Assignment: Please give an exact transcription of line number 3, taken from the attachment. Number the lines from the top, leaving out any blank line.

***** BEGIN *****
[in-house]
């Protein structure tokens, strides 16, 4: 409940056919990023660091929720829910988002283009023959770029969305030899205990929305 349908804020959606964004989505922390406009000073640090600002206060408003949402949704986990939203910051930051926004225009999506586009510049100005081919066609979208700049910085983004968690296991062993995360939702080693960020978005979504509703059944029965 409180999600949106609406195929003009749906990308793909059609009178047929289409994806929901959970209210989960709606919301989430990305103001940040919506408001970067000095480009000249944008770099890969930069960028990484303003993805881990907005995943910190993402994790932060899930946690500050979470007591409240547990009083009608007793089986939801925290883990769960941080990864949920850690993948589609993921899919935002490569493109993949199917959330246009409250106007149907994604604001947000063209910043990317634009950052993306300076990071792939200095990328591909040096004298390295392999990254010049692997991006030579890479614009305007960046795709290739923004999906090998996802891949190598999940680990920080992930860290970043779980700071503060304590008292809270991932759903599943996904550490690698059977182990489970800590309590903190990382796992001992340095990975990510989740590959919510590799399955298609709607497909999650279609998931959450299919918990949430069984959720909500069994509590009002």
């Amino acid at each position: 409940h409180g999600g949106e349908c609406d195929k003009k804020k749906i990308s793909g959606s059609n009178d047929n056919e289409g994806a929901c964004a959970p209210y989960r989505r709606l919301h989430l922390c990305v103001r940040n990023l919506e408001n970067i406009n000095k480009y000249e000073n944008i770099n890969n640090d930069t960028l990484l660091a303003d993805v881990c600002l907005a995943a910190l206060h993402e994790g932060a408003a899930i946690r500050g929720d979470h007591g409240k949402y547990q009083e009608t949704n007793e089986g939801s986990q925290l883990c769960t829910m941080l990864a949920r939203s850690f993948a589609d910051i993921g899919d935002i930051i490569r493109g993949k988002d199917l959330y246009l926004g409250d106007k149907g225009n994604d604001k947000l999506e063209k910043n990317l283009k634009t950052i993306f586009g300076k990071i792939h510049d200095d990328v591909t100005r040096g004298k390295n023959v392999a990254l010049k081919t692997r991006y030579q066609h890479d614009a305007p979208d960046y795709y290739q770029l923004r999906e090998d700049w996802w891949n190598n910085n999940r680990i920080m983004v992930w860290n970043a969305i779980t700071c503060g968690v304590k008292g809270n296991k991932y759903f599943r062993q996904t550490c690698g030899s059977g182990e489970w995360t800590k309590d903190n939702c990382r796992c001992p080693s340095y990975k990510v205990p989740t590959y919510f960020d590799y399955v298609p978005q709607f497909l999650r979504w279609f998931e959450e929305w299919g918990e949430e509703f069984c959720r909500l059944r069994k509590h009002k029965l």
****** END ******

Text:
């Amino acid at each position: 409940h409180g999600g949106e349908c609406d195929k003009k804020k749906i990308s793909g959606s059609n009178d047929n056919e289409g994806a929901c964004a959970p209210y989960r989505r709606l919301h989430l922390c990305v103001r940040n990023l919506e408001n970067i406009n000095k480009y000249e000073n944008i770099n890969n640090d930069t960028l990484l660091a303003d993805v881990c600002l907005a995943a910190l206060h993402e994790g932060a408003a899930i946690r500050g929720d979470h007591g409240k949402y547990q009083e009608t949704n007793e089986g939801s986990q925290l883990c769960t829910m941080l990864a949920r939203s850690f993948a589609d910051i993921g899919d935002i930051i490569r493109g993949k988002d199917l959330y246009l926004g409250d106007k149907g225009n994604d604001k947000l999506e063209k910043n990317l283009k634009t950052i993306f586009g300076k990071i792939h510049d200095d990328v591909t100005r040096g004298k390295n023959v392999a990254l010049k081919t692997r991006y030579q066609h890479d614009a305007p979208d960046y795709y290739q770029l923004r999906e090998d700049w996802w891949n190598n910085n999940r680990i920080m983004v992930w860290n970043a969305i779980t700071c503060g968690v304590k008292g809270n296991k991932y759903f599943r062993q996904t550490c690698g030899s059977g182990e489970w995360t800590k309590d903190n939702c990382r796992c001992p080693s340095y990975k990510v205990p989740t590959y919510f960020d590799y399955v298609p978005q709607f497909l999650r979504w279609f998931e959450e929305w299919g918990e949430e509703f069984c959720r909500l059944r069994k509590h009002k029965l």